The problem I see here is not that we don't fight Eothas in the end, but that the story is setup in such a way that you expect you will. It is written in such a way that the only way to make a difference is actually to stop him and that is not what the writer wanted. If you ask me, that makes no sense. Did he want us to feel useless playing this game? If that was his aim at least have our pary "try soemthing" other than just following him around.

 

Of course you will still have people hating on it, just look at the latest avengers movie. But you can't say its for a lack of trying.

“Part 2’s” exist to move the story forward. They aren’t going to be as sexy as Part 1, where you get to meet everyone and find out what their superpowers are. Neither are they as satisfying as Part 3 where everything gets resolved and everyone gets to go home.

 

“Epic journeys” are what we get when all the parts are put together.

It's hard to reply to you since you're replying only to my superhero movies reference instead of this topic.

 

But if you create an RPG without an epic journey then you don't understand what an RPG is supposed to deliver. Having a part 2 should have no effect on the individual representation of a story per game.

Except I’m not. The Watcher becomes a Watcher and expands their powers throughout the first game (not necessarily referring to level-up here).

 

Of course each segment in the story needs to have a plot to resolve, but each of those segments come together to tell a larger story.

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In Pillars Of Eternity 2 you determine which faction gains control of Ukaizo, and hence the fate(short term at least) of the whole archipelago- and possibly the world, since if the Wheel is rebuilt it'll presumably be on that faction's terms. Your interactions with your party members can determine their fates, and even how they feel about each other. When you speak to Eothas you can convince him to follow up the destruction of the Wheel in multiple ways- empower Berath, empower mortals, provide a home for lost souls. The only thing you can't do is prevent the destruction of the Wheel.

 

I am disappointed myself in the final conversation (it actually feels contrived to give the player too much agency- why did Eothas wait for me to get there before breaking the Wheel, and why does my opinion matter so much to him?) and in the way the ending slides don't really give much of an impression of the Wheel being rebuilt, but these cries of "nothing I did made a difference, I was just a spectator in the narrative" are getting a bit silly.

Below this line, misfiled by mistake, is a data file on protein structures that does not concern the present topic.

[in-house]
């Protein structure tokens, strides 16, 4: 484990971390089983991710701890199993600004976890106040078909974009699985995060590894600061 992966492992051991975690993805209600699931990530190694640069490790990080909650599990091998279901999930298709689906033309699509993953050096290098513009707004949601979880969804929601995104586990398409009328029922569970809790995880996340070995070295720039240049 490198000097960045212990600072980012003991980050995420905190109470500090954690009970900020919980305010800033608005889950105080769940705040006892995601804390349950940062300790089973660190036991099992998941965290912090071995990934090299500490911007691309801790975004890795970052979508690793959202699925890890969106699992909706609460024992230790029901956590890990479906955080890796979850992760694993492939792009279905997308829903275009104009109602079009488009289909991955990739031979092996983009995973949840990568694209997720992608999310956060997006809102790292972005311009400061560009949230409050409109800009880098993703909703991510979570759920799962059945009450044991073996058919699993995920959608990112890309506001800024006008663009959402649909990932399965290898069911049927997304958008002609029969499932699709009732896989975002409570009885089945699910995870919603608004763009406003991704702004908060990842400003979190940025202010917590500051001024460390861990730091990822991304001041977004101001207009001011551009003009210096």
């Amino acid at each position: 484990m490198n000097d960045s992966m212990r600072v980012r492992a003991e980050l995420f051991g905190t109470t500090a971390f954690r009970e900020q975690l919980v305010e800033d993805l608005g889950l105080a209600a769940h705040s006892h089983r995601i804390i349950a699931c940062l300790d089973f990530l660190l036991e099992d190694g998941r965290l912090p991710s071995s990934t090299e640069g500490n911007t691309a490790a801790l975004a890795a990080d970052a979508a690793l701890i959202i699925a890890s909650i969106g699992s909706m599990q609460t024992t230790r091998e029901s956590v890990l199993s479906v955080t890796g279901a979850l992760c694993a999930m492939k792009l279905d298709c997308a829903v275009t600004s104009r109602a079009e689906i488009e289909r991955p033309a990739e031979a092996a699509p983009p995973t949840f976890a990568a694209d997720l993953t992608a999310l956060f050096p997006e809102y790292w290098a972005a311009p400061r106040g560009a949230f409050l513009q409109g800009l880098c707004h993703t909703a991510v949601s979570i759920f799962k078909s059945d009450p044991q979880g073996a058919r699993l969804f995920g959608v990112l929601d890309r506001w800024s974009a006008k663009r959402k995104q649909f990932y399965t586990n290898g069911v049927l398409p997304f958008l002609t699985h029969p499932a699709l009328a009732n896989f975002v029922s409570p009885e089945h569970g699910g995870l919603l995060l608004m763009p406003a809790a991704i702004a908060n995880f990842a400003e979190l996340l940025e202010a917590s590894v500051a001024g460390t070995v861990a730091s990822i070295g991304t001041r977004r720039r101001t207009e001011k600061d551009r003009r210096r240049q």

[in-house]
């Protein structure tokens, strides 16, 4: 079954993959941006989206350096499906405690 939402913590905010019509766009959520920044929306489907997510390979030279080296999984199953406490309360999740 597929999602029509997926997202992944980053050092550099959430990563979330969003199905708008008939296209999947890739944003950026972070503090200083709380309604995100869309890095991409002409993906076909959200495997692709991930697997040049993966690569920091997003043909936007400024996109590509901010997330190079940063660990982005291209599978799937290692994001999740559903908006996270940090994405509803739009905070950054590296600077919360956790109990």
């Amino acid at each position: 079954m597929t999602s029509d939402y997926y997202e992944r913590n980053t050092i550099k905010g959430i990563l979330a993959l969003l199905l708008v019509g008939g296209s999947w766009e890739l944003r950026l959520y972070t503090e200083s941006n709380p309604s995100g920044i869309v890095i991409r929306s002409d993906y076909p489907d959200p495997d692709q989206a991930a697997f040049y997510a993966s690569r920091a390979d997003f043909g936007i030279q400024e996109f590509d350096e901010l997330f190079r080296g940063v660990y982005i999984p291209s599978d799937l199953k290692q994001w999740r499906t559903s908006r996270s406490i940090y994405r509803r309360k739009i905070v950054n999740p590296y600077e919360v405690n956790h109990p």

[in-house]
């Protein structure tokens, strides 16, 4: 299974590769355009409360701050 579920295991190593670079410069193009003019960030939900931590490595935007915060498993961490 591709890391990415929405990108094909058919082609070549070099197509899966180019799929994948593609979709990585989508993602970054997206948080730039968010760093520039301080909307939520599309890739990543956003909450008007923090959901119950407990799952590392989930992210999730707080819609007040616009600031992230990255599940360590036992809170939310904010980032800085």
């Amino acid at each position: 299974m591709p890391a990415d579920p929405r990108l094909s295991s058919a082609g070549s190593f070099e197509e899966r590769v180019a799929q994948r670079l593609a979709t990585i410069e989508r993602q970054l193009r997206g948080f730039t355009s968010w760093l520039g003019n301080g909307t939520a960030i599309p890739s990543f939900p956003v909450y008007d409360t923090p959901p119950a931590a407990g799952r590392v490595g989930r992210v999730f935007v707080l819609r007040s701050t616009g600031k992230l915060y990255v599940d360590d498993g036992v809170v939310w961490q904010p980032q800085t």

The Watcher's impact on local Deadfire factions and their own companions is not in question. Their impact on the overarching plot is; coincidentally, that's exactly the topic of this thread. If the issue people raise is that they can't affect X, it makes little sense attempting to counter with the fact that they can affect Y. It may not be clear from my previous post, but I generally enjoy Deadfire and I'm not out to stomp on it. That doesn't mean I don't find aspects of it to be flawed. If anything, the gulf between player agency in the faction plot versus the main plot makes the game feel even more disjointed. In all, the deity plot only weakens the game's combined narrative.

 

 

ps mechanical speaking, lack o' player agency at game resolution is more than a little odd given that game end is the least problematic point at which to offer meaningful player choice.  bifurcation o' narrative at the end is less a hurdle than at any other point in game. even in-name-only crpgs with little opportunity for player impact 'pon story typical make end choices vital precise 'cause there is no messy bifurcation multiplication o' narrative to concern the developers. because choice at end does not impact any previous content and does not lead to bifurcation w/i the current title, player agency is gonna be most common seen at the end o' even the most "linear" o' crpgs.  as such, deadfire resolution is particular odd.

 

 

That is a very interesting observation. Deadfire's narrative structure turns that convention on its head: it's nearly concurrent instead of consecutive, with the faction story running in parallel. Sure you might need help reaching your destination unless you trick out your ship, but it's a thin thread between the two plots. In other respects the two are virtually self-contained. One is a smaller scale story of mortals and politics, the other is grand in scale and runs your character through a gauntlet of deity-related "But Thou Musts." They did not combine well in my opinion, and one is more conducive to being the plot of an interactive game than the other. Talk about bifurcation.

Edited by SimonCharming
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Their impact on the overarching plot is; coincidentally, that's exactly the topic of this thread.

Except that many people seem to be confused about what the plot is.

 

The plot is not to stop Eothas from destroying the Wheel. The plot is to find out what Eothas is doing and get your soul back. The impact on the overarching plot is that you succeed in doing everything you set out to do.